Sects and Violence

Important books often suffer because of poor distribution.  There are really only five publishers in English (“the big five”) that can reliably get their books into commercial bookstores.  I was reminded of this when reading the very important book Sex and Religion: Teachings and Taboos in the History of World Faiths, by Dag Øistein Endsjø.  The book is virtually unknown here in the States for a number of reasons.  It was originally written in Norwegian.  The author isn’t a household name.  The publisher who bought English rights is British.  It’s not comfortably priced.  None of this, however, gainsays its importance.  This book has much to teach us about hypocrisy and how religions codify prejudices, and, despite rhetoric, still value women less than they value men.  Religion is intimately connected to sex.  As I’ve written before, no religion ignores it completely.

Endsjø offers here a reasoned, logical, and religiously expert analysis of several aspects of human (and to a degree, animal) sexuality.  Contrary to much monotheistic teaching, sex is often treated as a good thing—within limits—in world religions.  Of course, that allows monotheists to step in and claim all others are pagans and debased, a tactic as old as the Good Book itself.  Religions’ real enemy, it seems, is education.  We should be open to compare what others believe—the wisdom their elders have passed down, just like the disciples.  And we should be honest about the fact that we change the rules to suit our situation.  One of the starkest examples of this Endsjø points out is that the Bible is much more stridently against divorce (which evangelicals now freely use) than homosexuality.  But guess which is the political issue?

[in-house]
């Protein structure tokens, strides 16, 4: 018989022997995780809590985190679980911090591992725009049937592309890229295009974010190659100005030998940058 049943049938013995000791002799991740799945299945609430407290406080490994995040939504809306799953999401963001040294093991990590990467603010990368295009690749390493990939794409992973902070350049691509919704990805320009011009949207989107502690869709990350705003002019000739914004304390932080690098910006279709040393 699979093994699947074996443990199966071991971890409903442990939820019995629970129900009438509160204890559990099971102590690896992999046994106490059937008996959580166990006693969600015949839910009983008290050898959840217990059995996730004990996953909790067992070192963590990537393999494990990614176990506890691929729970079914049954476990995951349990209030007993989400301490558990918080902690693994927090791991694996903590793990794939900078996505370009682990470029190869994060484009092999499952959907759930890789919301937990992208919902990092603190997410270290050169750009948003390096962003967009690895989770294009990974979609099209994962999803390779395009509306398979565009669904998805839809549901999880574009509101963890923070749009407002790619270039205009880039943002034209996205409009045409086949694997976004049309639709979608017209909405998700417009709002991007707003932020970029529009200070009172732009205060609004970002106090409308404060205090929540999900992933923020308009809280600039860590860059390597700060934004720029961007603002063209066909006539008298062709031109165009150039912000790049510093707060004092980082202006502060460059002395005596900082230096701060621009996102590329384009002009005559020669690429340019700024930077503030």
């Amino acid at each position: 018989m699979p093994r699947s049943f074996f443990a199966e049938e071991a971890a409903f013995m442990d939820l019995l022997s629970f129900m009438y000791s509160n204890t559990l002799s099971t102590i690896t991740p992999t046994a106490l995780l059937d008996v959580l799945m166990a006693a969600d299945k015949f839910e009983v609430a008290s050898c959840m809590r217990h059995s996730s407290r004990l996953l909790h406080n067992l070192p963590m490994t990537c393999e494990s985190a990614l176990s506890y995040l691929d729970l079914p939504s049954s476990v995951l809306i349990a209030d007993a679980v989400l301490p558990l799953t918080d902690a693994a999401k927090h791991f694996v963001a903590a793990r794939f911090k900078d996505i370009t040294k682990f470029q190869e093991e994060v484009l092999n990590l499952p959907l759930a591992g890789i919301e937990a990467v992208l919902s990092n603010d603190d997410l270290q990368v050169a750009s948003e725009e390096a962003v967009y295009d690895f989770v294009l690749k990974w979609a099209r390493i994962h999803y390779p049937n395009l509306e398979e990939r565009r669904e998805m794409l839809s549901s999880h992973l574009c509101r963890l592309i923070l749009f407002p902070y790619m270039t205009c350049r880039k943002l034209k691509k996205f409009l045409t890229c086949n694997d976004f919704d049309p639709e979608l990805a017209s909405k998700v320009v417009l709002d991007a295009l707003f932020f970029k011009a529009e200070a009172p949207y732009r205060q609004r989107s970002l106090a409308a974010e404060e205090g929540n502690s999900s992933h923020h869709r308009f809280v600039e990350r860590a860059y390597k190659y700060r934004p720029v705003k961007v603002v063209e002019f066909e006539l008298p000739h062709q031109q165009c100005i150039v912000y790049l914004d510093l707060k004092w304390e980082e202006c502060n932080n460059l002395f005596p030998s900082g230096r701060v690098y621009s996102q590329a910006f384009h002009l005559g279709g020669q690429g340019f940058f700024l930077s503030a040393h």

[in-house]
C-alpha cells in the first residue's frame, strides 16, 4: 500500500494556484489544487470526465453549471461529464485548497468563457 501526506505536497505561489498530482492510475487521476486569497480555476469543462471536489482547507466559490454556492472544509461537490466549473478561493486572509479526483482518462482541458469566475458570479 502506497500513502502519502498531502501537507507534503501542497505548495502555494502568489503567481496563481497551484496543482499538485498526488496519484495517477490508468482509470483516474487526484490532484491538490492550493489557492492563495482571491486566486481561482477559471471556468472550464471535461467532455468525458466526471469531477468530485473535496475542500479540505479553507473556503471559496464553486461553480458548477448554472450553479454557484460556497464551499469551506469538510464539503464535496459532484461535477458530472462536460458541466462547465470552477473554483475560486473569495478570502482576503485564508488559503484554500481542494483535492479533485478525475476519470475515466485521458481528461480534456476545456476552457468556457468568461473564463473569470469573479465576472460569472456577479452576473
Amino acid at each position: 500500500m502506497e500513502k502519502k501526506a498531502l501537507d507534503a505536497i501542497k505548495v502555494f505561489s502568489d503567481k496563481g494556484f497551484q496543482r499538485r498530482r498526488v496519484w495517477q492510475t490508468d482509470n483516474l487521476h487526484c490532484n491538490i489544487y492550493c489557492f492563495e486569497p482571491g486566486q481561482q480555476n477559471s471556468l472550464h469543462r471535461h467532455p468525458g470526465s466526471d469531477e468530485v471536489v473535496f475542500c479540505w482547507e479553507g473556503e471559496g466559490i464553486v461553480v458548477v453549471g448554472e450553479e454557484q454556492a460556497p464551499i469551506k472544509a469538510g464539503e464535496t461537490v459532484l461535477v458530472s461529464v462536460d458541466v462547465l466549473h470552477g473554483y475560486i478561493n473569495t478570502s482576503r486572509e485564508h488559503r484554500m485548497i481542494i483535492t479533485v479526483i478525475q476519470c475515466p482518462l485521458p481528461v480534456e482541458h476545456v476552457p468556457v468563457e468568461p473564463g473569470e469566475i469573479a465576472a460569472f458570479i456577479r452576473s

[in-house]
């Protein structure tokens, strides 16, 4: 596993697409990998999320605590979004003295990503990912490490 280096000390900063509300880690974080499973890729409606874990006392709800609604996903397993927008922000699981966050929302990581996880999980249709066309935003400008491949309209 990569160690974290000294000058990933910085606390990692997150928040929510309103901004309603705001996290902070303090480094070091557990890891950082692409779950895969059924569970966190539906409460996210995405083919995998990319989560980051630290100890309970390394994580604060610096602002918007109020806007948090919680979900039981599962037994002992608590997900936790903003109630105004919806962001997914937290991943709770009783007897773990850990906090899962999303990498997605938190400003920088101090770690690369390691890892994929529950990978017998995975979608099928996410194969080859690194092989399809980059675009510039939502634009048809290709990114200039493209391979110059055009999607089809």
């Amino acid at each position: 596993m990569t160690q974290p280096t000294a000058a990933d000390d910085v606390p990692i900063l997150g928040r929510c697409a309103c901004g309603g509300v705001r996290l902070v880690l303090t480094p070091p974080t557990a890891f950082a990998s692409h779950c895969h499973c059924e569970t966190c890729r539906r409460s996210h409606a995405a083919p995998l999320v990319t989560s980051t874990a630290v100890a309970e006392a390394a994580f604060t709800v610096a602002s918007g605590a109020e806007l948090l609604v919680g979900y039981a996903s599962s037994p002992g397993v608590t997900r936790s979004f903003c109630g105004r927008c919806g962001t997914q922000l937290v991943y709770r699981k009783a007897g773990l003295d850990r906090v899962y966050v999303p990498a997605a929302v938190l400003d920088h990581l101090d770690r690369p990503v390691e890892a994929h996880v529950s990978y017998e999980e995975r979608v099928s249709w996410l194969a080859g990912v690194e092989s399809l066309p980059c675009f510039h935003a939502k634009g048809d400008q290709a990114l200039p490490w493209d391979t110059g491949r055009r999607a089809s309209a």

Religions change, no matter what any true believer says.  We adapt to all kinds of new situations and new information, except when it comes to sexual behaviors we don’t like.  Even though most religions prohibit murder, the punishment for sexual offenses is frequently more stringent.  In other words, as Endsjø points out, religions care less for human life than for their own sexual prejudices.  The fact is just about all monotheistic religions have a male god and favor males over  the other half of the human race.  It even seems likely that Muslim over-reactions to homosexuality arose from copying evangelical Christians in the west.  This is an important book and if religious leaders of all stripes read and comprehend it, we would find ourselves in a much more human, and humane, world.


Read Red

Fairy tales can be pretty gnarly.  I recently picked up a new translation of Grimm but I haven’t read it yet.  For some time I’d been aware of Christina Henry’s The Girl in Red.  As soon as I discovered it I wanted to read it.  The BISAC code says it’s science fiction but I’d call it horror.  More than that, I’d say it is the most tense book I’ve read in years.  Henry knows how to keep readers on edge.  Yes, it’s a take off from Little Red Riding Hood, but in a way that I wasn’t anticipating.  Red is a strong, believable protagonist who finds herself in a pandemic-ravaged world (imagined before Covid-19) where she has to get to her isolated grandmother’s house.  Everything between will surprise, scare, and stun.

The writing carries you along.  A government with secrets, the ever-present threat of roving groups of bandits and militias who are always on the lookout for girls, and the uncertainty of how this will all end make for a powerful tale of what people are capable of.  And not necessarily for good.  Making Red “disabled,” and black, Henry has given us a protagonist we need.  And it’s always a delight when a character finds that watching horror movies has been good training for a world where order has broken down into a Trumpian anarchy.  Scary and witty, the story has so much to like it’s difficult to know where to start beyond the recommendation to read it.